On Thursday, October 7, the State of Georgia will be dedicating the new Georgia Go Fish Center, which will be next to the Georgia State Fairgrounds in Perry. The Center will open to the public on the following day. The Center will be devoted to all things fishing in Georgia, and is part of Governor Perdue's Go Fish Georgia initiative. A lot of people grumbled about the money to build the Center and fund the initiative, especially in these tight fiscal times. Heaven forbid that we do something to encourage people in Georgia (where one in five adults, and one in four children, are considered obese) to get outside. As an economic driver, one of the recent Go Fish-connected fishing tournaments brought $23.2 million to the Lake Lanier area and Gwinnett County.

One of the dignitaries who will be on hand at the Go Fish Center dedication will be Bill Babb, Georgia author, former Augusta newspaperman, and the world's leading authority on George Washington Perry.

I am certain that all of you are aware that George Washington Perry was the young Georgia farmboy who, in the summer of 1932, took a day off from field work to go fishing with a friend. He caught a largemouth bass that, turns out, was (and still is) the world record holder in terms of weight. That's how an international, multi-billion dollar industry got started. Not to mention the great stories, etc. And Perry went on to become a self-made man, and local legend.

Bill Babb's book, Remembering George Washington Perry, came out last year. You'll be able to pick up a copy at the Center.

2010 Georgia Literary Festival

Presented each year by the Georgia Center for the Book, this year's Georgia Literary Festival will be held on October 3rd on the campus of Geogia Southern University (WOOOOO! GO EAGLES!!) in Statesboro, Georgia.

Among the 25 authors scheduled to speak and autograph books will be Ferrol Sams, Max Cleland, Natasha Tretheway, Phillip Lee Williams, Tina Ansa, Damon Lee Fowler, Walter Reeves, and David Bottoms. And it's all free.

For more information about this year's Georgia Literary Festival, contact the Georgia Center for the Book at 404.370.8450 x 2225.


Thursday, August 19, 2010

Illustrator Laura Knorr at the Suwanee Festival of Books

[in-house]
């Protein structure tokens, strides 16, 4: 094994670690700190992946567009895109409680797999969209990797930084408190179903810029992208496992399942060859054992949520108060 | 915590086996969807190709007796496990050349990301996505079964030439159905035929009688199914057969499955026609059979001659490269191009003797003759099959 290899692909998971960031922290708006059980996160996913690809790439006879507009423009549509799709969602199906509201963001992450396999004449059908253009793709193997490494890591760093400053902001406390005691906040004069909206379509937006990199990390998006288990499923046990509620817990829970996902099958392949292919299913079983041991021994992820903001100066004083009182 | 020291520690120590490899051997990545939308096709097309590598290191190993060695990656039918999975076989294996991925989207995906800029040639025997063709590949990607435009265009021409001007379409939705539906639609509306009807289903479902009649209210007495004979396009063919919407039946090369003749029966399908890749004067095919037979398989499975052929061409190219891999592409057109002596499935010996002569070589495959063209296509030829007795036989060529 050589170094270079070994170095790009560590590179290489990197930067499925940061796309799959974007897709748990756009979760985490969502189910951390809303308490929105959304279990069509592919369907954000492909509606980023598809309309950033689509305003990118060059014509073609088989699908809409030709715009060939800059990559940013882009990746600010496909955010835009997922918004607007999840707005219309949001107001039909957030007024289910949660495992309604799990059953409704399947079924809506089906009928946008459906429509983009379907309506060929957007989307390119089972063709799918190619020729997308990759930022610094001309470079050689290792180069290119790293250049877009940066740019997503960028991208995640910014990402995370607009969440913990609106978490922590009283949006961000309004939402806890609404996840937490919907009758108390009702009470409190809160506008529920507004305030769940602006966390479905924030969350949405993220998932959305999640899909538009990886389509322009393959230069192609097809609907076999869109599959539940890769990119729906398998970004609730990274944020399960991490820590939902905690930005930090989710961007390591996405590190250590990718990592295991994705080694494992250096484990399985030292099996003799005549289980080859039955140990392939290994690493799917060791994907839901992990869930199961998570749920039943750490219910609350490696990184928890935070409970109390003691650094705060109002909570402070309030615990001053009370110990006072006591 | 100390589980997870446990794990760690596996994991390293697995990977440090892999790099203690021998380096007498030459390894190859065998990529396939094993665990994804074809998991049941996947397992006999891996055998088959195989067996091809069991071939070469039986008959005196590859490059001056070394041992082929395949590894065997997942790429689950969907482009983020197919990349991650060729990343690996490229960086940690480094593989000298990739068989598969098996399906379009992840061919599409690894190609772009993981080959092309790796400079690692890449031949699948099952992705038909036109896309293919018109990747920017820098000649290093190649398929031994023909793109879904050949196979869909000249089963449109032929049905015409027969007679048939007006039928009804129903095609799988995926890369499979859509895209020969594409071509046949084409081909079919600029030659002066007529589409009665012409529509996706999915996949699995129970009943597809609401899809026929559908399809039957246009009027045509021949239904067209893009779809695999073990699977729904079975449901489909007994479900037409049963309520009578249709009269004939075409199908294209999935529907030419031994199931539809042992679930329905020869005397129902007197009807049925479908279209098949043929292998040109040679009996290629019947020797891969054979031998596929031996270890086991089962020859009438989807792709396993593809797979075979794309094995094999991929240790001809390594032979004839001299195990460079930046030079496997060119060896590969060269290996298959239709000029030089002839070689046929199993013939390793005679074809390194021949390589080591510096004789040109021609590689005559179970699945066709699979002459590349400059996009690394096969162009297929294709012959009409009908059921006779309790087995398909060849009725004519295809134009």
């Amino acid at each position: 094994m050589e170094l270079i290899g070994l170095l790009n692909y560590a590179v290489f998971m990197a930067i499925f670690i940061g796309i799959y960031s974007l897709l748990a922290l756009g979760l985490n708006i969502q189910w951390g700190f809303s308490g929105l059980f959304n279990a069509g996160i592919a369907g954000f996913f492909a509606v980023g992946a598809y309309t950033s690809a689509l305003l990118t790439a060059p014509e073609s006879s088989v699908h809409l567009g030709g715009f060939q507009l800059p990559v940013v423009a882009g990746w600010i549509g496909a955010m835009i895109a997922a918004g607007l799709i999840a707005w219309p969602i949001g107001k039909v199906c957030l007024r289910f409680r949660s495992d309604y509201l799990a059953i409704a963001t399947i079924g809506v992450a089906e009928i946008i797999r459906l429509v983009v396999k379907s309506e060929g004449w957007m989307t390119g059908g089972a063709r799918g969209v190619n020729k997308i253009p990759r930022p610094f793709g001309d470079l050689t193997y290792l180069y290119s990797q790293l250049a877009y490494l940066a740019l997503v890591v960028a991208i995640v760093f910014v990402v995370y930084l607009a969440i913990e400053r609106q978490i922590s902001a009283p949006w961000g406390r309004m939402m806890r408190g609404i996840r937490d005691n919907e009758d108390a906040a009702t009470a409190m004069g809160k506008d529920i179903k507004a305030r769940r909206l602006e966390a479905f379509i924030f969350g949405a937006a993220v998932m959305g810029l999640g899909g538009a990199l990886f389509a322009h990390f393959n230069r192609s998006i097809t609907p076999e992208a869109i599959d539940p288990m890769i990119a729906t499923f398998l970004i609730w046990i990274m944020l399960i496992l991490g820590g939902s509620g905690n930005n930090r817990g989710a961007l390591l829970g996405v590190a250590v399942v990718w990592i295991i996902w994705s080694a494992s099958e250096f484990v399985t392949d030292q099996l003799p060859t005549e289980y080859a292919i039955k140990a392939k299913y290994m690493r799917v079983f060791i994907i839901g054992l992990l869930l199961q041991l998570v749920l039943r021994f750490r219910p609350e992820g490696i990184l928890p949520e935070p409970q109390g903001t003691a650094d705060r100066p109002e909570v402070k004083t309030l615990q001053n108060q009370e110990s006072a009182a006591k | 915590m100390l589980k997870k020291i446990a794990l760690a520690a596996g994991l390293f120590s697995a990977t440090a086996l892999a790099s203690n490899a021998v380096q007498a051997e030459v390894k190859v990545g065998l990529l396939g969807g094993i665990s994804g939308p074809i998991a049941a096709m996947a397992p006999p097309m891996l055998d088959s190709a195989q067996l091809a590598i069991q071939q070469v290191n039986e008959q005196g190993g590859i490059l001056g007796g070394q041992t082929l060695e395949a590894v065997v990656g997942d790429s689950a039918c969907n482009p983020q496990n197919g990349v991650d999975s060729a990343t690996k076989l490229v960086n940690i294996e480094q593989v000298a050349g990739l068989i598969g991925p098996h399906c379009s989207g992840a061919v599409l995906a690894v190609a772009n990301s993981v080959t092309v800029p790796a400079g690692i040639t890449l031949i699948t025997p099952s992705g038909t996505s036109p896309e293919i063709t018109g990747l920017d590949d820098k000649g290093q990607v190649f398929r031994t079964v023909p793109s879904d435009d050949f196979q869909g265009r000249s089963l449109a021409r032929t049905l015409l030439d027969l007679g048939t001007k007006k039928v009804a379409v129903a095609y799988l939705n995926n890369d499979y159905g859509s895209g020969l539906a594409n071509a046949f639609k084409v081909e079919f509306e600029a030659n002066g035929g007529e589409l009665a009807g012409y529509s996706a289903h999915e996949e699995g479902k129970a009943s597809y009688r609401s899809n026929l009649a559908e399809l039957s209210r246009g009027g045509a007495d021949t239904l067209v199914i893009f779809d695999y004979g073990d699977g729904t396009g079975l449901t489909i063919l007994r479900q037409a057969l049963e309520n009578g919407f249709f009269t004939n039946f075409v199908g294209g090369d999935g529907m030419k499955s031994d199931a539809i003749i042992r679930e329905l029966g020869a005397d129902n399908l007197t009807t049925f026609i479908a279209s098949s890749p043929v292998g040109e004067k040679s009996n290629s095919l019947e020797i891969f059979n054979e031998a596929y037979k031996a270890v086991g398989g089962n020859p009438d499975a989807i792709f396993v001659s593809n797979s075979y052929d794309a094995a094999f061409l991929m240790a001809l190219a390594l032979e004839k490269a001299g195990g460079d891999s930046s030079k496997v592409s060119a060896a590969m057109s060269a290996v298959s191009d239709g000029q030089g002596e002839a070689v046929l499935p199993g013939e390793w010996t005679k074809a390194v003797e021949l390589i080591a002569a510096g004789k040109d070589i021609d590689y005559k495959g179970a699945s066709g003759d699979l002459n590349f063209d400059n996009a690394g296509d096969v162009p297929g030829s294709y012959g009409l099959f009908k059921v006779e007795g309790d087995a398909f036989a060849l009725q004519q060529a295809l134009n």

Zero, Zilch, Nada--Counting to None by Wendy Ulmer (and illustrated by Laura Knorr) tells the story of Harry, a senior accountant in the Congressional Budget Office who decides to leave public service to become a financial planner for a giant corporate mortgage lending firm, and the hilarious mayhem that results.

Not really.

Actually, Zero, Zilch, Nada is the latest title from Sleeping Bear Press to be illustrated by award-winning Georgia artist Laura Knorr. The book just hit the shelves earlier this summer.

The story involves one Harry, a rabbit who just loves, loves, loves balloons. Harry gets a new job in a balloon factory, and things get a little out of control. In the meantime, the intended audience for the book (ages K-2ND Grades) are learning about sets and counting by multiples of ten, five, two, etc.

It's a fun book for little aspiring math whizzes, and the artwork is terrific. But, don't take my word for it. For this book review, I called in an expert. I asked my seven-year-old daughter to read it and offer her thoughts. She insisted upon rewriting the whole story (critics!), but then did finally submit a few written answers to questions from her old man:

GBAW: Why did you like this book?

RS: It was so silly. Because he was supposed to blow up 100 balloons, but instead he popped 100 balloons.

GBAW: Who was your favorite character?

RS: Everyone (besides Harry, there are bears, beavers, raccoons, chipmunks, moose and other assorted factory workers and members of management).

GBAW: What was your favorite part of the story?

RS: Boo Hoo! None left!

GBAW: Any closing comments about the book?

RS: It is educational (egecasional) by helping your child counting back from 100 to 0. It is a great (graet) book. Buy (bye) it from Laura Knorr.

GBAW: Good. Finally, can you say why a baby brother or baby sister might like it?

RS: I think they would laugh about it too. In fact they would laugh so hard their heads would blow off.

GBAW: There you go.

Laura Knorr will be appearing at the Suwanee Festival of Books on August 28-29. For more information about the festival, visit the website at

For a complete list of books illustrated by Laura Knorr, and to view more of her wonderful artwork, visit her website at


Wednesday, August 18, 2010

Suwanee Festival of Books

Georgia gets a new book festival this year when the Inaugural Suwanee Festival of Books is held at Suwanee Town Center on August 28 and 29 (in Suwanee, Georgia, of course). If you just can't wait one more week for the Labor Day Decatur Book Festival, or you'd simply like to get warmed up for that event, the Suwanee event is well worth looking into.